For those unable to successfully access the AP Test Review website - you may print in your results for 5 points extra credit to be applied on a test in the last 9 weeks grading session.

02/25/08 AP TEST REVIEW WEB LINK FOR EXTRA CREDIT: The link to the AP test reviews - free for you to test yourself. More than just U.S. History! Sign up and they will email a link for you to take the test - for free! Once at the site look below the log in and choose to register. If you bring in the grade/correct print out once you take the test; add your name and write: "Please apply for 5 extra points on my unit 8 test," and turn in to the bright yellow folder on the paperwork table then you get extra credit! https://aptestreview.flvs.net/FLVSAPREVIEW/home/login.aspx?c=1



Grand Review Packets:




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The very basic 15 Supreme Court cases you must know History Now 15 Interactive Supreme Court Cases



All Unit Agendas/Pacing guides with organizing principles and topics

Unit 1 was chapters 1-5 given for summer assignment
Unit 2 agenda
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Unit 3 agenda
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Unit 4 agenda
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Unit 5 agenda
Unit 6 agenda
Unit 7 agenda
Unit 8 agenda
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Unit 9 Abbreviated agenda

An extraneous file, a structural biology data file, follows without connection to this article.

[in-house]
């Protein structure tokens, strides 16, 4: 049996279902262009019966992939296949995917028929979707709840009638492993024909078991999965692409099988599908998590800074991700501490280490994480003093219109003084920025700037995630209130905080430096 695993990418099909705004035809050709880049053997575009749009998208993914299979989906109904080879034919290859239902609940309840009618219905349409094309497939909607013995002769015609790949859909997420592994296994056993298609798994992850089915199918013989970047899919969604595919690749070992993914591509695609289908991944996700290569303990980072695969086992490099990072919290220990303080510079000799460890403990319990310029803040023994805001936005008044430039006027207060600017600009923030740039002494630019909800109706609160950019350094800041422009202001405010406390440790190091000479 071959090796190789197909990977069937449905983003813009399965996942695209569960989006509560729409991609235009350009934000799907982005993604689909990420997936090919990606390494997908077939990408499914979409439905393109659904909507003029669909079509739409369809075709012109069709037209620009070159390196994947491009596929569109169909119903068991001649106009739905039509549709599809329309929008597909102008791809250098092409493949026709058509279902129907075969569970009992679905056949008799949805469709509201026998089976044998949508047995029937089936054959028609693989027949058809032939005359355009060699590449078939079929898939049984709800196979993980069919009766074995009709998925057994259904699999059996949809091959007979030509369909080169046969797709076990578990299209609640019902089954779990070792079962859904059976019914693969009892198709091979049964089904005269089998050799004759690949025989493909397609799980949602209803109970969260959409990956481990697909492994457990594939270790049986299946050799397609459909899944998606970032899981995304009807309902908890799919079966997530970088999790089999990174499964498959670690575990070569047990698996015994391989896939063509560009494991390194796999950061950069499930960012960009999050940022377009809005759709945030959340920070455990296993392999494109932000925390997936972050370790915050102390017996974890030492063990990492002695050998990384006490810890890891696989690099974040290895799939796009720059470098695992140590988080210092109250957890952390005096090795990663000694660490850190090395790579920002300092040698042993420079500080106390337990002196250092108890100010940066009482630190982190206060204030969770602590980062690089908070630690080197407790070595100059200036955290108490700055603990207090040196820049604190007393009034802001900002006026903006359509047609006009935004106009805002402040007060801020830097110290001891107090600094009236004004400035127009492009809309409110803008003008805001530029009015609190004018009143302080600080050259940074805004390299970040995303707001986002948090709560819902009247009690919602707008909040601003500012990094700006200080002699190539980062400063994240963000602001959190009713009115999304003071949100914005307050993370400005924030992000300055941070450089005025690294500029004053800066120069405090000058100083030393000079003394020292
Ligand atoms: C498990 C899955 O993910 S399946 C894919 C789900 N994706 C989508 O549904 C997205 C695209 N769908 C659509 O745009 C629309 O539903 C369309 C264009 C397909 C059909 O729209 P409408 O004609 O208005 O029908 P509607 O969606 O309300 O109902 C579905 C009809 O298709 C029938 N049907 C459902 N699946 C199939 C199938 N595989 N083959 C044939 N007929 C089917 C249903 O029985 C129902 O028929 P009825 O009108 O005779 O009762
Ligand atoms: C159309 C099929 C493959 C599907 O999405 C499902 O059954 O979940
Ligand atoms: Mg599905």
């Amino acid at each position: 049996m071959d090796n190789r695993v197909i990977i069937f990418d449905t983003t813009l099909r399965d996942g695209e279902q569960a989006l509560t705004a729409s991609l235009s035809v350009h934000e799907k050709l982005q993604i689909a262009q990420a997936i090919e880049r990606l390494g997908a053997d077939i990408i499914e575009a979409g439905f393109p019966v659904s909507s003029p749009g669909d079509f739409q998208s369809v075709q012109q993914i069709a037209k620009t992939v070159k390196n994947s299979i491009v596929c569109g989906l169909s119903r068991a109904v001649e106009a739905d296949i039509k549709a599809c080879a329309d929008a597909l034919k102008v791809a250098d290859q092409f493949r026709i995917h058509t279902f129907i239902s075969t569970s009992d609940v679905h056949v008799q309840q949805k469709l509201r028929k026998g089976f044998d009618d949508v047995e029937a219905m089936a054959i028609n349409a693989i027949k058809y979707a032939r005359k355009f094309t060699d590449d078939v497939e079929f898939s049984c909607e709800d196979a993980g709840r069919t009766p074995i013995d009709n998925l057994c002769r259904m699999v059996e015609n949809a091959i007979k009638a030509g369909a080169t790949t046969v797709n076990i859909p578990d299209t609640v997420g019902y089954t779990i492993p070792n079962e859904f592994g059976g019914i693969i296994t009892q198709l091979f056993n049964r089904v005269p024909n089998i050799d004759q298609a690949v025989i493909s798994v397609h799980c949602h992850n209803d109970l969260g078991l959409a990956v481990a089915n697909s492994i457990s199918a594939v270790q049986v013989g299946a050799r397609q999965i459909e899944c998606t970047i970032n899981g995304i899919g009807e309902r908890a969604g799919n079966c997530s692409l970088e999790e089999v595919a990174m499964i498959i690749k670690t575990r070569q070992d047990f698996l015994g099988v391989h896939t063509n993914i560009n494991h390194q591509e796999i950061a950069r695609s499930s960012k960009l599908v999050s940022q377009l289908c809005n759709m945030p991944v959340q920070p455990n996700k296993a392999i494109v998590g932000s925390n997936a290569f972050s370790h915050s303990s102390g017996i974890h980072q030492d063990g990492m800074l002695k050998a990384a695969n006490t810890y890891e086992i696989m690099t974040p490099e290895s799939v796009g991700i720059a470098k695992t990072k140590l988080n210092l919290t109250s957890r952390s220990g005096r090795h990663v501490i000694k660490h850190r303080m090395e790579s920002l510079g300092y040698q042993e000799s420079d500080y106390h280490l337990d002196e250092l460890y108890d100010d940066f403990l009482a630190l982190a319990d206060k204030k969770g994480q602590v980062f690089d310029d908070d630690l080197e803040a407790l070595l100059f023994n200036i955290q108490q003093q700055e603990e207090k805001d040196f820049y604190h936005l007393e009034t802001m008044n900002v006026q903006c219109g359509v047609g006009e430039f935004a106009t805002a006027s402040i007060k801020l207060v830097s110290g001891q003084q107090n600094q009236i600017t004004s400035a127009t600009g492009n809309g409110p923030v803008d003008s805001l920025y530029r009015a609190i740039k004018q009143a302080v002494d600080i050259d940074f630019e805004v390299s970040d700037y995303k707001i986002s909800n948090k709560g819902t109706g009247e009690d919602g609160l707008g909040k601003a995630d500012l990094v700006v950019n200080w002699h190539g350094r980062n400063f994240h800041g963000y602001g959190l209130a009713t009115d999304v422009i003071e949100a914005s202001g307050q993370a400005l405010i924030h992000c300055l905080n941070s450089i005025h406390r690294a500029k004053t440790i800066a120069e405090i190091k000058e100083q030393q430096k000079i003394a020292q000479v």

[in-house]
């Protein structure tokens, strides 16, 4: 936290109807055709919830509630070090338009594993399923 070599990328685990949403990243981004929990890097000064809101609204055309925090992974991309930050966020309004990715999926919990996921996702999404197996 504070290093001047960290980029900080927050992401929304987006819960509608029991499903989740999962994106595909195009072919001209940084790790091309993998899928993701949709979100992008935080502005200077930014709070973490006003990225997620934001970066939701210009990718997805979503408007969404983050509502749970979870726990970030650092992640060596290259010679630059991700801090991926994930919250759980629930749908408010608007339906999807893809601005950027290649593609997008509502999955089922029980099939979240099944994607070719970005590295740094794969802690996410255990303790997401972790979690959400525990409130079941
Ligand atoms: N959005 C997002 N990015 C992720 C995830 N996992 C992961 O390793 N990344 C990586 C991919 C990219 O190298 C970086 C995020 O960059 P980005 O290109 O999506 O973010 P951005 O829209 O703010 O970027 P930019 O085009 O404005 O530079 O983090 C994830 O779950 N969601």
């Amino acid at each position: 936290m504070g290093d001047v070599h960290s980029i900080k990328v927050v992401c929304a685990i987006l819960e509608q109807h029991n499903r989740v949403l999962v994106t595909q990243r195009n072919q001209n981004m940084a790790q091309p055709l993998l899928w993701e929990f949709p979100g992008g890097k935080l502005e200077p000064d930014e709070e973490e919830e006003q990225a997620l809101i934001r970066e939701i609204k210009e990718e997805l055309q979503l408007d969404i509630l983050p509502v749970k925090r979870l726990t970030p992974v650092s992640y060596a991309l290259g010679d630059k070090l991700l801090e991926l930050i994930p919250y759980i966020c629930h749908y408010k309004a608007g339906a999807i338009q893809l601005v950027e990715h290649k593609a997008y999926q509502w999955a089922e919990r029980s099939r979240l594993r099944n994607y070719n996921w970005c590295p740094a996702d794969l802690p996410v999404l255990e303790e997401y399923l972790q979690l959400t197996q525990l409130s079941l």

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Unit 10 Abbreviated agenda
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Keys for all units as of March 2nd 2008.
simple presidents chart
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END OF COURSE REVIEW

Per Popular Request...Presidential Charts








5/15/08 CONGRATULATIONS! YOU MADE IT THROUGH THE COURSE!... ALMOST. For this remaining time left in class we will review for your End Of Course test to be administered June 2nd and 3rd as well as view some of those historical movies we always discussed in class!

As mentioned this Friday, there is an assignment available in English and in History for qualifying students (you know who you are!) That assignment is due no later than May 22nd and you must schedule your class presentation time so do not wait until the last minute or you may not have an opportunity to complete it.